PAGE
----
Looking over the comments and answers in this question got me to thinking: How does a new pilot get familiar with the large variety of GA aircraft when contemplating a purchase?

Initially there's a vast number of aircraft to even be aware of—for example, I'd never heard of a Citabria before today. So I suspect it would be easy to overlook the perfect aircraft by virtue of simply never having a chance encounter with it. I suppose the answer to this is to attend airshows and fly-ins.

Then obviously some considerations can be satisfied with light research, such as seating and performance characteristics. But outside of that, once you have a short list, how does a pilot go about getting a "test drive"..?

Like so many before, I'm presently learning in a 172. Afterwards, though, I'd be interested in getting endorsed for a low-wing. A nearby FBO offers training in Piper Arrows—but what if I was curious about flying a Mooney, or a V-tailed Bonanza ..or a ..Citabria?? :) How do the Mooney pilots get their first flight in one??

I'm mostly interested in light, single-engine models, and I realize this question is rather conversational, but I'll appreciate any insights.


1 Answer 1


There are lots of ways to go about this.

Rent: as you have mentioned nearby FBO's have various planes although they are almost always Pipers (Warriors, Arrows, occasionally a Saratoga or Lance) or Cessnas since those are common trainers. You may also find a light twin here and there as well as a Grumman or something like that. In this case you can rent what you want to try and go up with an instructor.

Friends: As you fly more you will meet people at the airport. Often times these are plane owners and they have a whole variety of stuff. Eventually people may offer to take you out for a flight in their plane (which will be way better maintained than a lot of trainers). If you tell someone you are interested in purchasing the same make and model they have, they may be more inclined to take you up. You may also meet other people who are training in a different plane than you. For example, I fly the Warrior and Archer at my school and another student who I have become friendly with flies the 172. Since we are not check out in the other planes respectively and we are about at the same point (close to our check rides) Im sure we will fly with each other in the respective planes in the future.

Flight Clubs: A lot of local airports have flight clubs that sometimes own a nice variety of stuff and you may be able to meet a member and have them take you up to show you around what ever it is they have, you may even be able to join the club and get checked out in their planes.

Internet: The internet is abuzz with forums for just about every big maker out there. Some are free and others are super cheap to join if they cost anything at all. You can often times find local owners on these forums who may be willing to take you up or at least show you their plane. You would be surprised how hard it can be to find people to fly with sometimes.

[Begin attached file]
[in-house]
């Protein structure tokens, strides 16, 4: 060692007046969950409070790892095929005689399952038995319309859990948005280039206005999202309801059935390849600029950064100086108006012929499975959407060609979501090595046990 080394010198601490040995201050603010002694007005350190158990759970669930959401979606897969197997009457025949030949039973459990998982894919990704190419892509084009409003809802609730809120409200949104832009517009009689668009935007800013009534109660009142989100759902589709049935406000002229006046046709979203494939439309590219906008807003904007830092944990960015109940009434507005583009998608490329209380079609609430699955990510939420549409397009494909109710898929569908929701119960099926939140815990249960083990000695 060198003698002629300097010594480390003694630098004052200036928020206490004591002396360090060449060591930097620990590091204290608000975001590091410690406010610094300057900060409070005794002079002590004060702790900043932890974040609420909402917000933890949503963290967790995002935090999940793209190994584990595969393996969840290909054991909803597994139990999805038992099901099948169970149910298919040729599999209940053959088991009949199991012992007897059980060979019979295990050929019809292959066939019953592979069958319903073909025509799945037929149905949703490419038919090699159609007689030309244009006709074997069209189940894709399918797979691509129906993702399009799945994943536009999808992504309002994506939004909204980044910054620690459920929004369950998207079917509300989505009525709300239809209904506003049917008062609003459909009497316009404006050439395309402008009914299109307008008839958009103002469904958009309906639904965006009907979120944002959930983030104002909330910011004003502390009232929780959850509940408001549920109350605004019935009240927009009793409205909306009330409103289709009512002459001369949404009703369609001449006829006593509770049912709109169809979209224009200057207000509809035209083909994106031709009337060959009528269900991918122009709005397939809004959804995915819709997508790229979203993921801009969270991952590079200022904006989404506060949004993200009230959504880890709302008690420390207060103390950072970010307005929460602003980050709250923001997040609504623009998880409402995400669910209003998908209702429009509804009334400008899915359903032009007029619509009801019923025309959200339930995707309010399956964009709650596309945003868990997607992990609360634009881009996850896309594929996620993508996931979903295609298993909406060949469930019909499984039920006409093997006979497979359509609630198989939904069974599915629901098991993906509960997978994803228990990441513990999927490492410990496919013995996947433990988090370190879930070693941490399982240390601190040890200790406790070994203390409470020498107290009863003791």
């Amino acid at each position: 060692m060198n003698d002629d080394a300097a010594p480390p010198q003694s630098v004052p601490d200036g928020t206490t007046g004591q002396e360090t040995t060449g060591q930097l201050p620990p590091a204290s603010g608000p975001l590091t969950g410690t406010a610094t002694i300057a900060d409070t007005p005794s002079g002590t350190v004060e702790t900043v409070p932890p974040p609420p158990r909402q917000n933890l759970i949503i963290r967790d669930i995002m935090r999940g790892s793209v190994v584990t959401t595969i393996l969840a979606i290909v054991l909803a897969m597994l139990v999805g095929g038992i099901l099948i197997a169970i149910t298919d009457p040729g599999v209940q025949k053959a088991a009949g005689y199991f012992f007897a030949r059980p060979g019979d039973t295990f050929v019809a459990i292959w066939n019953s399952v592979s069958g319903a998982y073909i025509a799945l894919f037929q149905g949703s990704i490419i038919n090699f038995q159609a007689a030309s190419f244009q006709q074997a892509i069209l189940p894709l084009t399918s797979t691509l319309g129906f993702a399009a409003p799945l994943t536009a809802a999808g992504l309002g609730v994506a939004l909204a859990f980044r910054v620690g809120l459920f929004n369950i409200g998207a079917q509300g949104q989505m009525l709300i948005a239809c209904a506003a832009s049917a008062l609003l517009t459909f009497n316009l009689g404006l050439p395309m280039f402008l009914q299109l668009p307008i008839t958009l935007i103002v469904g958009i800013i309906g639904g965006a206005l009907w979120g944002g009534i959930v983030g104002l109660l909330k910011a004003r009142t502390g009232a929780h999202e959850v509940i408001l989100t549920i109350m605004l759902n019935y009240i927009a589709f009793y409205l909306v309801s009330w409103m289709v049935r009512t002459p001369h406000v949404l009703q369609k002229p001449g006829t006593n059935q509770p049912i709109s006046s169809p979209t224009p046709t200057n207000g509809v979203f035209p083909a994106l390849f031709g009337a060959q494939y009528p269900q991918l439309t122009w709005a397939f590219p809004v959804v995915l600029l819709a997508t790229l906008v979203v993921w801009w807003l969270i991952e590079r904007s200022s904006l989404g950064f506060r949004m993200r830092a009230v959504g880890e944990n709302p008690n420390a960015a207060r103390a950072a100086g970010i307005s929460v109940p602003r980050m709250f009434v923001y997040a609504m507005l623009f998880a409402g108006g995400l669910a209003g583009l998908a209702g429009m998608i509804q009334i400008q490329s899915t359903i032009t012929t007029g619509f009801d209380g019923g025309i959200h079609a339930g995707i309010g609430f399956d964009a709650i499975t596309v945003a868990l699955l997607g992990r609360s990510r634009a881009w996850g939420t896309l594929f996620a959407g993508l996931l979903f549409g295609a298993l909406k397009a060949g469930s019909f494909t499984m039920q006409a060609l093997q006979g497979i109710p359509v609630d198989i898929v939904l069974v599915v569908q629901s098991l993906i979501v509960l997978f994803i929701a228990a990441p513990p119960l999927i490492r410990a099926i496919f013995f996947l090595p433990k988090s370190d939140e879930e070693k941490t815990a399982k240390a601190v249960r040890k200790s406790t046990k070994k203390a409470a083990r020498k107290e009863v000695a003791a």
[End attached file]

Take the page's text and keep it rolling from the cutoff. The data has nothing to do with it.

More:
Dealers: Much like cars new planes come from dealers. You can always try your local dealer (although Im not sure if they will take you up) I would think they would at least let you sit in the plane. There are dealers spread across the country but if you can rent a plane now you can always fly to them (Piper, Cessna, Mooney)

When You Buy: When (if) you buy a plane you will need to insure it. Generally insurance companies will require time in type to get the insurance. You can sometimes agree upon mandatory instructor time in the plane you just bought before you fly it solo. This allows you to be able to buy just about any plane and not have a ton (if any) time in it.

Finding Strange Planes: When (if) you go to buy a plane you will define your mission. After doing so you will begin to talk to people about what you want and you will get plenty of suggestions on what to buy that fits your mission.

Strange Planes Are Strange For A Reason: I can only assume you are training (or have your PPL) and are thinking about getting a plane. To this I will offer some advice I have been given. Planes are no small item to own, fiscally, legally, and simply physically, they require a lot of space. There is a reason the common models are common. They fit a lot of missions, are generally reliable, easy to fix and get parts for as well as easy to fly. While I lust for a Mooney M20 Acclaim Type S the truth is (money aside) I am no where near ready for a 200+ knot plane that is nothing but slippery. Remember to respect the machine.

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    $\begingroup$ Sounds pretty similar to the process for buying a car, but with higher altitude. $\endgroup$
    – FreeMan
    Commented Sep 11, 2015 at 18:57
  • $\begingroup$ Yep this is about what I expected. And you raised a good point about the costs of ownership—the more common the aircraft, the more routine the maintenance and cheaper the repair/replacement parts. $\endgroup$
    – elrobis
    Commented Sep 11, 2015 at 19:51

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